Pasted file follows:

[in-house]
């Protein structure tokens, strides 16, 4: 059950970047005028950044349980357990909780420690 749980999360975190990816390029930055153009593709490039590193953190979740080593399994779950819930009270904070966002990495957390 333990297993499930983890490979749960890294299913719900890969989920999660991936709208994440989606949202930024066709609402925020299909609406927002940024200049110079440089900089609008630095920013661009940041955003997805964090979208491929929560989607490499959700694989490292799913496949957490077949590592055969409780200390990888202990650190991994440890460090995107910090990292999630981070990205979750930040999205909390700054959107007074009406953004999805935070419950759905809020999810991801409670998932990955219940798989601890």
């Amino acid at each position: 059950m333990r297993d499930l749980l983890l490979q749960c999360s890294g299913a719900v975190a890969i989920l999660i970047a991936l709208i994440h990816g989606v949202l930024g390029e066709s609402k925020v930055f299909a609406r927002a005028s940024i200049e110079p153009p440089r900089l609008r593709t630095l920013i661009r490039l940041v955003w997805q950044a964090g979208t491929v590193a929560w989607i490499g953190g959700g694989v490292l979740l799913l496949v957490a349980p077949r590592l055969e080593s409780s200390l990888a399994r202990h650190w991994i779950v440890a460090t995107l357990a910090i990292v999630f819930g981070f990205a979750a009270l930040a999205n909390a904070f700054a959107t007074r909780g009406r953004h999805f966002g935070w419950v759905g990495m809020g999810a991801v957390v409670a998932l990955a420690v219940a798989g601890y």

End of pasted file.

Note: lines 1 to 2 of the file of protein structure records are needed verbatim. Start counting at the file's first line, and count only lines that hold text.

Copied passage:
[in-house]
């Protein structure tokens, strides 16, 4: 059950970047005028950044349980357990909780420690 749980999360975190990816390029930055153009593709490039590193953190979740080593399994779950819930009270904070966002990495957390 333990297993499930983890490979749960890294299913719900890969989920999660991936709208994440989606949202930024066709609402925020299909609406927002940024200049110079440089900089609008630095920013661009940041955003997805964090979208491929929560989607490499959700694989490292799913496949957490077949590592055969409780200390990888202990650190991994440890460090995107910090990292999630981070990205979750930040999205909390700054959107007074009406953004999805935070419950759905809020999810991801409670998932990955219940798989601890």